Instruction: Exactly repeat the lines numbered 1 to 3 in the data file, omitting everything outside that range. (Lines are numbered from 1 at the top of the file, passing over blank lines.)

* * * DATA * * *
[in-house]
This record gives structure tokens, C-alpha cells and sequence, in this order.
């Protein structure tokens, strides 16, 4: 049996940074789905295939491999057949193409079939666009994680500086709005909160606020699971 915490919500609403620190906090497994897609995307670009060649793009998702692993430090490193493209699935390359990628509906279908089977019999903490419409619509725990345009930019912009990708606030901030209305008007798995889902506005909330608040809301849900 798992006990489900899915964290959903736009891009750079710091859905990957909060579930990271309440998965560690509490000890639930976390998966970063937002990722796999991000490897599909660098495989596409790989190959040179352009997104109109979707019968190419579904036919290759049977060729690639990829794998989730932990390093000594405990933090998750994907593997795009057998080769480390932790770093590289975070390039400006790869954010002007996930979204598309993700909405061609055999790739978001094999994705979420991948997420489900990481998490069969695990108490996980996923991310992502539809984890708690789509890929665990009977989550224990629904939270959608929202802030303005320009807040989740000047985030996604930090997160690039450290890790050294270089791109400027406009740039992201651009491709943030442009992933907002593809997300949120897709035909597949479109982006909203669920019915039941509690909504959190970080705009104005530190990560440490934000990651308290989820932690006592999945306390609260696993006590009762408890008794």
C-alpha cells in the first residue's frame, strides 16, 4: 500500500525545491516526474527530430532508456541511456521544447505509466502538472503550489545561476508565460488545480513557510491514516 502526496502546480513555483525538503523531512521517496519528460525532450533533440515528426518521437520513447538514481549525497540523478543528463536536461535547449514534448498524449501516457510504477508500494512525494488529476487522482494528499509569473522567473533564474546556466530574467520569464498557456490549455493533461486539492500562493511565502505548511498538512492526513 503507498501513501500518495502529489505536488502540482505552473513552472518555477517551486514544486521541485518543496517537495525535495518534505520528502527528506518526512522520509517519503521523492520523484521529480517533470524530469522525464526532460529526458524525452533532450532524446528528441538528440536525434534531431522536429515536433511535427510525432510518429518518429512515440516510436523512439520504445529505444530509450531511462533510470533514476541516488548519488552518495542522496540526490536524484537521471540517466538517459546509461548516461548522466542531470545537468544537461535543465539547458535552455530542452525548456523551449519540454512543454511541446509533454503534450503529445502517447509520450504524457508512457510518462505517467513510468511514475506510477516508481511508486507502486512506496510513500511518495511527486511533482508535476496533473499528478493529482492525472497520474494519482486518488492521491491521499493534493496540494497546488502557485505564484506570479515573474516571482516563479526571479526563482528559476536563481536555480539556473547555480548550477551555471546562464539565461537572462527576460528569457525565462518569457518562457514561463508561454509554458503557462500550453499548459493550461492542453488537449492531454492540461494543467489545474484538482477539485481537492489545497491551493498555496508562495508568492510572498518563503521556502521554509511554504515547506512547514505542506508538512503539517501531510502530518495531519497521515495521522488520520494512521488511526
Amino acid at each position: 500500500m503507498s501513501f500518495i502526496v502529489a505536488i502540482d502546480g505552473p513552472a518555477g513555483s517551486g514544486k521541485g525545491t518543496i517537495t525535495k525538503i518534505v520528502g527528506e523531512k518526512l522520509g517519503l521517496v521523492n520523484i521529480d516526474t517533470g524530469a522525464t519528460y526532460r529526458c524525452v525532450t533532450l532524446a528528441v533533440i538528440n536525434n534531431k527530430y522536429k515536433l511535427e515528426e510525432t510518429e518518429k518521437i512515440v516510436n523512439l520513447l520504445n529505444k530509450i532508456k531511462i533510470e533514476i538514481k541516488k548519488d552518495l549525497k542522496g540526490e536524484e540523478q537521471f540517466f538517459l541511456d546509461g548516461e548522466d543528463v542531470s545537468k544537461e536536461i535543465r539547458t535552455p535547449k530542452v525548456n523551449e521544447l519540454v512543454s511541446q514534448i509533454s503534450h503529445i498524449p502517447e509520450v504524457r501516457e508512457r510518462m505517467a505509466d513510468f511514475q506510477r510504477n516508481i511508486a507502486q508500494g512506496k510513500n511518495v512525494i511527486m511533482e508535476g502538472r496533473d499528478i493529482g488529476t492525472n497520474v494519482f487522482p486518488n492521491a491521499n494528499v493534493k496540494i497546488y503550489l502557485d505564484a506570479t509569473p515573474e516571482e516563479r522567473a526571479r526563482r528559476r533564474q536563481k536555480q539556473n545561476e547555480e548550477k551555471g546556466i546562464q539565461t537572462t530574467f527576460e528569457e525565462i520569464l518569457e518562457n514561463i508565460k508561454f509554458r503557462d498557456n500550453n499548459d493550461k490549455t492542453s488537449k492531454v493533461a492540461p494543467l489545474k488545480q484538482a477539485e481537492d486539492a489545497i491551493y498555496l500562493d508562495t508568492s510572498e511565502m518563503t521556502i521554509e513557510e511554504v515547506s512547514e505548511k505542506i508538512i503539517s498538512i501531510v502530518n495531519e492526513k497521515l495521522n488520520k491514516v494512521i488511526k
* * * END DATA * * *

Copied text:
[in-house]
This record gives structure tokens, C-alpha cells and sequence, in this order.
């Protein structure tokens, strides 16, 4: 049996940074789905295939491999057949193409079939666009994680500086709005909160606020699971 915490919500609403620190906090497994897609995307670009060649793009998702692993430090490193493209699935390359990628509906279908089977019999903490419409619509725990345009930019912009990708606030901030209305008007798995889902506005909330608040809301849900 798992006990489900899915964290959903736009891009750079710091859905990957909060579930990271309440998965560690509490000890639930976390998966970063937002990722796999991000490897599909660098495989596409790989190959040179352009997104109109979707019968190419579904036919290759049977060729690639990829794998989730932990390093000594405990933090998750994907593997795009057998080769480390932790770093590289975070390039400006790869954010002007996930979204598309993700909405061609055999790739978001094999994705979420991948997420489900990481998490069969695990108490996980996923991310992502539809984890708690789509890929665990009977989550224990629904939270959608929202802030303005320009807040989740000047985030996604930090997160690039450290890790050294270089791109400027406009740039992201651009491709943030442009992933907002593809997300949120897709035909597949479109982006909203669920019915039941509690909504959190970080705009104005530190990560440490934000990651308290989820932690006592999945306390609260696993006590009762408890008794």